Survey-based reputation ranking method has been criticised by saying that they rank 'intuitively'. It is impossible to discriminate between firm-specific criteria because they all correlate (Fonbrun & Shanley, 1990) which emphasize that:
(i) respondents can 'cheat and lie' (Reingold & Habal, 1998);
(ii) respondents show limited capacity to make fine distinctions between criteria used in assembling the overall rank, and that:
(iii) reputation is largely underdetermined by the criteria suggested to account for it.
(iv) Furthermore, in Schultz et al. study on "sticky reputation" (2001) size appears to be an important correlate of reputation, and it may therefore be related to awareness of the firm based on its presence in the world.
Size is what gets firms into business magazines and periodicals. Positive correlation between ranking and size is also noted by Downes (2000) and Welch (2002). This observation shifts our attention away from ranking criteria (which are the basic feature of survey-based methods) and it gives weight to issue related to the media presence of a firm. This is an opportunity for us to discuss existing forms of assessing reputation in relation with new developments based of making use of social media data (like Klout, PeerIndex, Kred etc).
"Snowballing" from source to source was once a 'social network' issue, to speak in terms of method. Who else should I speak to? That's the question at the conclusion of the interview, if trust has been built. Now that much of the information we retrieve derives from the Internet, the issue of trust becomes digital. Discuss the trustworthiness of search engines as a source for recommending information and comment on what are your ways to check the reality of information that your retrieve from the web?
Study Session 2 - Social Media Based Assessment Methods
In this study session we will reflect upon the consequences of 'automating' the measurement of influence, where algorithms are created to crawl through blogs and social networking sites to automatically return a 'score' based on various weighted metrics concerning the impact of particular market actors. As an example, we will discuss the implication of social media for the field of Industry Analysis.
Reflective Discussion Topic
Influence measurement tools are becoming increasingly popular but are also highly opaque. It is far from clear, for instance, how their score is calculated or the algorithm itself is put together. Describe in as much detail as you can the working of a social monitoring algorithm of your choice.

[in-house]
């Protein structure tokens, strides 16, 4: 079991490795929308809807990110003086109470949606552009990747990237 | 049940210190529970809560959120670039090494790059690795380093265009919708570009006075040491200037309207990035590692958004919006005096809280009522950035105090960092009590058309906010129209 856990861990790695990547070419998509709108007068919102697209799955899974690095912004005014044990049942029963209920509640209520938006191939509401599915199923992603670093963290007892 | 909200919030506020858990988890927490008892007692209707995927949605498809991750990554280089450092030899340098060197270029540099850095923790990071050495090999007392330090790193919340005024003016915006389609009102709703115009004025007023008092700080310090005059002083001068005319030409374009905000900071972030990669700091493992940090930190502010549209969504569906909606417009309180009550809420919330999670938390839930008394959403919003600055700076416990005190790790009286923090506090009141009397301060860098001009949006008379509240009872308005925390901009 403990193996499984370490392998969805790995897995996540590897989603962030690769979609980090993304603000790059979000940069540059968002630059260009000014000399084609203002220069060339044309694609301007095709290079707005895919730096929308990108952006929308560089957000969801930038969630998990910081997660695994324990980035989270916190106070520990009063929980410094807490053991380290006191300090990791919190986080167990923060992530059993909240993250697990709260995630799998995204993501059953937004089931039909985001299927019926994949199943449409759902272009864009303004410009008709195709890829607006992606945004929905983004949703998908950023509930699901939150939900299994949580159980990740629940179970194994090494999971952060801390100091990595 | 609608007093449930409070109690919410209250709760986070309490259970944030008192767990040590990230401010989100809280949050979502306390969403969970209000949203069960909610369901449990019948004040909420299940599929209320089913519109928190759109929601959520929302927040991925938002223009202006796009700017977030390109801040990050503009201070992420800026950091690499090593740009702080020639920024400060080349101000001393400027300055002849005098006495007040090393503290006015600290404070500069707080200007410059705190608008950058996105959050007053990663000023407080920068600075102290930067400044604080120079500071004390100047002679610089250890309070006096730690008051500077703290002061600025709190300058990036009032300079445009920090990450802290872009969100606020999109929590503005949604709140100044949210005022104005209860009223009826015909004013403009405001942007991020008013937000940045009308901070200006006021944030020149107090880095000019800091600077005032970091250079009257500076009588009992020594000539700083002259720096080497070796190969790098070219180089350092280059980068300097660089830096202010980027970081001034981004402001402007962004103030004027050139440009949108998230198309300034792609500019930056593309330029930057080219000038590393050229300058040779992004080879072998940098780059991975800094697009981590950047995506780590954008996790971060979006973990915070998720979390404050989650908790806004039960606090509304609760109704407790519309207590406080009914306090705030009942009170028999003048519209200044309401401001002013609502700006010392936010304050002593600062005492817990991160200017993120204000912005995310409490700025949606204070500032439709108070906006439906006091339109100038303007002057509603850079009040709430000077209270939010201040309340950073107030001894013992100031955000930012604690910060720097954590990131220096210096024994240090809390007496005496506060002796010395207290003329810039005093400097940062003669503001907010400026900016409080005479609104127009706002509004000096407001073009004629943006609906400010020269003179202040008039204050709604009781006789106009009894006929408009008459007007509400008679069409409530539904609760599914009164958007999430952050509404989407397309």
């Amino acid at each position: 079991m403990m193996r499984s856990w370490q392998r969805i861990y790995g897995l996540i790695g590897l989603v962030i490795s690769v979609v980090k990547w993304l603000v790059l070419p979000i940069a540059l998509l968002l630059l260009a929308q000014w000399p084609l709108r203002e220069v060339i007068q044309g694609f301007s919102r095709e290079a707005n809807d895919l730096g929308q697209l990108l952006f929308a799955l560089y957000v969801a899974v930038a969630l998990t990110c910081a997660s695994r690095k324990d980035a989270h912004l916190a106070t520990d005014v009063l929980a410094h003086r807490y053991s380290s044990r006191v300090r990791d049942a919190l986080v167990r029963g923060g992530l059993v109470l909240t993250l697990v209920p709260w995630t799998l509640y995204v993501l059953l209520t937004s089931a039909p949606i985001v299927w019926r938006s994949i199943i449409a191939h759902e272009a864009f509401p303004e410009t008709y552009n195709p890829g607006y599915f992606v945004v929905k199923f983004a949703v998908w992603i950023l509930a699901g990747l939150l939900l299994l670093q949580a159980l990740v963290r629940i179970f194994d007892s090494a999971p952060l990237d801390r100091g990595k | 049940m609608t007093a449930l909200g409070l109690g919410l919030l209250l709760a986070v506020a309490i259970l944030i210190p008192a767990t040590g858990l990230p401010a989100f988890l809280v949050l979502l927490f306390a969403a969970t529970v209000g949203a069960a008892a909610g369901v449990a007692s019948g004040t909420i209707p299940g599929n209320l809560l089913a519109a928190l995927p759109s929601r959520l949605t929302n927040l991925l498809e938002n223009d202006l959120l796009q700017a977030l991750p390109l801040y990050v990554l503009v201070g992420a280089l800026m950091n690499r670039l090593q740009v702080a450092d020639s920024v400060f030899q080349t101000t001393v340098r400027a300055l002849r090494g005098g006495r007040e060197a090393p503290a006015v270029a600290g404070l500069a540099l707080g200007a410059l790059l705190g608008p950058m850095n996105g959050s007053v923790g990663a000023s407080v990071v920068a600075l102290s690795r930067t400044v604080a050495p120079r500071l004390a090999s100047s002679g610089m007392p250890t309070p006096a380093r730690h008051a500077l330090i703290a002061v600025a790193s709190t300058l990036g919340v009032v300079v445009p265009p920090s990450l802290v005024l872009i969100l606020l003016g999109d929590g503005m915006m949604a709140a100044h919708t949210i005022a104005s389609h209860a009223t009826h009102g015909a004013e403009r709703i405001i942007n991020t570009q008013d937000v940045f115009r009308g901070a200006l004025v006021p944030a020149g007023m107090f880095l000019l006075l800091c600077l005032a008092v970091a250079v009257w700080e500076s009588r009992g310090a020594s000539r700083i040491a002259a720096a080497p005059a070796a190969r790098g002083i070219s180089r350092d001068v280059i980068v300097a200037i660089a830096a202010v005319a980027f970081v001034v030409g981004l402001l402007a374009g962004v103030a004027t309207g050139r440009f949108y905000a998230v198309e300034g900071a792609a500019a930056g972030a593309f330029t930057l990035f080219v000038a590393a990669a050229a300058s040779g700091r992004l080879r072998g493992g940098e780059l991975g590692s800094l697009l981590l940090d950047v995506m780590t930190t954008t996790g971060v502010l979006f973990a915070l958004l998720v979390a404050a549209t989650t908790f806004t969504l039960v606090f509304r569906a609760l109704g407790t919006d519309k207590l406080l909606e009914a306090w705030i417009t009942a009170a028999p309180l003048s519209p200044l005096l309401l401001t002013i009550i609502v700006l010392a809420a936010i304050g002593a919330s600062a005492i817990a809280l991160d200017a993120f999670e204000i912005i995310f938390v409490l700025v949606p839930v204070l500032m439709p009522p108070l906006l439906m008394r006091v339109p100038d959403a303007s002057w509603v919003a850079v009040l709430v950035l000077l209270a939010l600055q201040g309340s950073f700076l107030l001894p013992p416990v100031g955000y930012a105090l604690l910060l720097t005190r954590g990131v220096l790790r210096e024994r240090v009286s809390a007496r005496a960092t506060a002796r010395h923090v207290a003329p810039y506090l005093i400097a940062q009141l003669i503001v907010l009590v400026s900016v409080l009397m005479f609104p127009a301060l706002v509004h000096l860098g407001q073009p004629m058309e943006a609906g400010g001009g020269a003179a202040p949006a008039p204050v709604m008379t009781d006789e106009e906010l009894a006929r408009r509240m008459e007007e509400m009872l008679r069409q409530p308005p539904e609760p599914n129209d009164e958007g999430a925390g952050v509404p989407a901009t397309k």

Week 3 - Using Gephi to Measure Digital Influence
The course offers a tutorial on Using NodeXL as a tool for Measuring online Influence. This gives students an opportunity to engage with social network modelling in order to explain and visualise influence in specific networks. Using third party interfaces, Twitter data will be filtered and imported to Gephi in order to measure and visualise influence on 1) specific networks e.g. 'who are your most influential followers?' and 2) specific keywords 'who are the most influential user on a specific keyword?'. To answer these questions different methods will be used and illustrated to give students an overview of existing possibilities.
Assisted Tutorial -Gephi
Week 4 'New ranking methods based on social media data: are they successful?
We will then extend our discussion to include the 'entrants' in the ranking ecosystem. Internet and social media technologies have lowered the barrier to access the ranking market. Plurality of rankers may in theory make a difference, and the power of existing ranker can be weakened. We will host a guest lecture by a member of the Institute of Industry Analyst Relations (IIAR) to speak about whether IT organisations have changed their attitude towards rankers. The guest lecturer will discuss hands on experience of the effect on rankings in the IT sector, with particular reference to consultancy service and whether new methods of analysis have affected the market of supplementary knowledge about on-line influence measures.
Virtual Classroom - Guest lecture from Member of IIAR
Week 5 - What rankings do to organizations
We will discuss what rankings do to organizations, in terms of how external audience react to rakings and the influence of prior rakings on surveys that determine future ranks, the use of rankings to make funding decisions and how activities within organizations conform to ranking criteria. We will present studies that demonstrate how on-line rankings can have complex effects on organizational behavior, creating processes of 'reactivity' whereby, in an effort to improve a position, organizations begin to conform to these measures.
Study Session 1 - Moving up
Moving firms onto (and up in) the list takes fairly dramatic changes